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How Does A Personal Injury Settlement Affect Equitable Distribution?

Posted on Thu, Jan 19, 2017

The court should take an “analytical approach” to look at the nature of a Worker’s Compensation or personal injury damage award to determine whether property is separate, belonging to one of the spouses, or marital property subject to distribution. Under this approach, the damage award is allocated in accordance with the following:

  1. Separate property of the injured spouse: Includes the non economic compensatory damages for pain, suffering, disability, and loss of ability to lead a normal life and the economic damages which occur subsequent to the termination of the marriage of the parties, including the amount of the award for loss of future wages and future medical expenses;
  1. Separate property of the non injured spouse: Includes loss of consortium;
  1. Marital property subject to distribution: Includes the amount of the award for lost wages or lost earning capacity during the marriage of the parties and medical expenses paid out of the marital funds during the marriage.
  1. Effect of commingling of settlement award.
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The Rights of a Legal (Not Biological) Father in a Dissolution of Marriage

Posted on Mon, Jan 16, 2017

If a person who has been acting as the father of a child, even though the child is not biologically his and non-biological father is married to the mother, the facts of the case comes into play. It basically depends on how long the nonbiological “father” has been acting in the capacity as a father. The doctrine of equitable estoppel precludes a person from maintaining inconsistent positions to the detriment of others. Equitable estoppel may preclude a husband from avoiding support of a child who is not biologically his child. The doctrine may also preclude a wife from denying her husband’s paternity. A court may estop the wife from denying her husband’s paternity after accepting the benefits of marriage, including the husband’s financial and emotional support of the child.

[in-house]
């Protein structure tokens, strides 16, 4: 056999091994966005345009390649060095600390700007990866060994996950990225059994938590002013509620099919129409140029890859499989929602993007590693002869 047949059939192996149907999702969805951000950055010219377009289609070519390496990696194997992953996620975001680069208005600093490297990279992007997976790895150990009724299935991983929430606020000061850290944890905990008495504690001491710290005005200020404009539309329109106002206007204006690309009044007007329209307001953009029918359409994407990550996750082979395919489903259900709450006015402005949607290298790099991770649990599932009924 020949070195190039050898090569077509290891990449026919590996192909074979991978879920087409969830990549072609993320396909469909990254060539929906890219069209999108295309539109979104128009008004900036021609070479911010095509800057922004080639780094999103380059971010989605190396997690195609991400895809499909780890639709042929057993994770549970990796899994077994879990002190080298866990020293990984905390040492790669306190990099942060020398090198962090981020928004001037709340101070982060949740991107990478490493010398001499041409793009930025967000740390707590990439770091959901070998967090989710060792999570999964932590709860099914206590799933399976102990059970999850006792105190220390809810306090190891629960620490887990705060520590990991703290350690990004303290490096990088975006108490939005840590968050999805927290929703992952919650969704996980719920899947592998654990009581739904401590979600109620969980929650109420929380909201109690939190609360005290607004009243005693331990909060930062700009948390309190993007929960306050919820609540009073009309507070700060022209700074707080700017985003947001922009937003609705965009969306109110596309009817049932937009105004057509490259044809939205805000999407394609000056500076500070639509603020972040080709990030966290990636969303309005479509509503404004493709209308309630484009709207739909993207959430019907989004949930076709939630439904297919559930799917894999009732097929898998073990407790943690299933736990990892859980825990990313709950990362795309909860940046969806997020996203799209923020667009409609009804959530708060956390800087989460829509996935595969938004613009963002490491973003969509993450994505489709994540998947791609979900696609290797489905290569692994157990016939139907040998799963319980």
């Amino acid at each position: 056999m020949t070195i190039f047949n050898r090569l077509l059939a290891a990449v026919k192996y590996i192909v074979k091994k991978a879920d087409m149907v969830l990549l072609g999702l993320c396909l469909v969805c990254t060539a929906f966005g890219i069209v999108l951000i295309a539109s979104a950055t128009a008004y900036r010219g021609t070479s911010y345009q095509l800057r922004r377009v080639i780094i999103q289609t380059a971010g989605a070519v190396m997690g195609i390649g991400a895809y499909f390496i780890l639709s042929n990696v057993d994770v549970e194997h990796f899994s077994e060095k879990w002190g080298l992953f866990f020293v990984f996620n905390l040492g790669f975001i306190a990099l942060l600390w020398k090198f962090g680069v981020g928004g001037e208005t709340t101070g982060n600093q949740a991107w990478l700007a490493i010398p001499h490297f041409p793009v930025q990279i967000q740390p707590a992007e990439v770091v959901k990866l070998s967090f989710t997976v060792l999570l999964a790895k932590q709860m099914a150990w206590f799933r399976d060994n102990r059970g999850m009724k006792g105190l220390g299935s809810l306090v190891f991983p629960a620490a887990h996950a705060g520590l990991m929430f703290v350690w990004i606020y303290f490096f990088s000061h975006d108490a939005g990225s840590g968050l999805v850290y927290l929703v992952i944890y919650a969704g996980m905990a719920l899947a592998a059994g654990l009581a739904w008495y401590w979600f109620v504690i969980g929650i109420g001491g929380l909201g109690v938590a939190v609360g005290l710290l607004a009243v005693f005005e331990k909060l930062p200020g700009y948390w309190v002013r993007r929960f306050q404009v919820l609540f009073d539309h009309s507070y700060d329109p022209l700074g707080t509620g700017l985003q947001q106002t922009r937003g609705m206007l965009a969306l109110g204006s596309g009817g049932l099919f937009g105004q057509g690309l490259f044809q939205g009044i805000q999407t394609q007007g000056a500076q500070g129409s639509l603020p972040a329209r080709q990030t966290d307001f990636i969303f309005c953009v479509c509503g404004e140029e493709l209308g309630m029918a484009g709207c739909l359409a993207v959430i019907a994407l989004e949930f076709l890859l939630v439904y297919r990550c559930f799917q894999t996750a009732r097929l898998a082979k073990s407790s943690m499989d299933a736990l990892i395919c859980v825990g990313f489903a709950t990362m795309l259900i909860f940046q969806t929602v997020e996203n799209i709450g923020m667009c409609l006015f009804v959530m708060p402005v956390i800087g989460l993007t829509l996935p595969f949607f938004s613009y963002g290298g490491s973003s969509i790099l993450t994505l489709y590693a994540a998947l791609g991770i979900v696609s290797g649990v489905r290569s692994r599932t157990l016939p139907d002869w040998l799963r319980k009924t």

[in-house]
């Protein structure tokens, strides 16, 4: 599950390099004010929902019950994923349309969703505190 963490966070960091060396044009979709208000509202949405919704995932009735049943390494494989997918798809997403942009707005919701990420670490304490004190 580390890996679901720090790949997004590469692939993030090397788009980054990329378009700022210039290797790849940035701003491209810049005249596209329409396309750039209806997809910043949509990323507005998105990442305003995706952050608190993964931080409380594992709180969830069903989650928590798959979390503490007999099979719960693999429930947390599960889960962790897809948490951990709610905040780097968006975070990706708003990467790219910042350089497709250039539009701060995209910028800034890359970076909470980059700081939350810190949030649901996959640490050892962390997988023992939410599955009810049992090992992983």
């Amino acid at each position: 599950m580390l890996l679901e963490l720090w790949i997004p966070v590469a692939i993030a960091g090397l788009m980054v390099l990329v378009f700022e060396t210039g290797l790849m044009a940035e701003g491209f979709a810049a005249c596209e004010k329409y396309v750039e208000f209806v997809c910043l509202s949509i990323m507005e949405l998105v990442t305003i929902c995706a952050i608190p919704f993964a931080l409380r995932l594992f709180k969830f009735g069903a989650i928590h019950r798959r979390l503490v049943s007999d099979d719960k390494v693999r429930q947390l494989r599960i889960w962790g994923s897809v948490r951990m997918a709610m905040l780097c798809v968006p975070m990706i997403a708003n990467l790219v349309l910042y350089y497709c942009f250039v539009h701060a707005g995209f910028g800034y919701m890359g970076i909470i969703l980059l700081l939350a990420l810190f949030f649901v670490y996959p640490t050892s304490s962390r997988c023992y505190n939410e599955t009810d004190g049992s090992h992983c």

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Domestice Violence & Injuctions

Posted on Mon, Jan 02, 2017

The State of Florida takes domestic violence seriously, as it should. But, too often in a family law or divorce case, Injunctions are used as tools to help one person in litigation. This blog is not intended to lessen the importance of protecting people who are truly being abused. It is a fact, however, that Injunction Court is used by people who are not being abused many times just to get an edge in litigation specifically and especially if there are custody issues involved. In order to file a Petition for an Injunction, the petitioner must be a victim of domestic violence or be in imminent danger of becoming a victim of domestic violence. This is found under Florida Statute 741.30. Domestic violence includes: any assault, aggravated assault, battery, aggravated battery, sexual assault, sexual battery, stalking (including cyberstalking), aggravated stalking, kidnapping, false imprisonment, or any other criminal offense resulting in physical injury or death of one family or household member by another family or household member.

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VA Disability & Child Support

Posted on Tue, Dec 27, 2016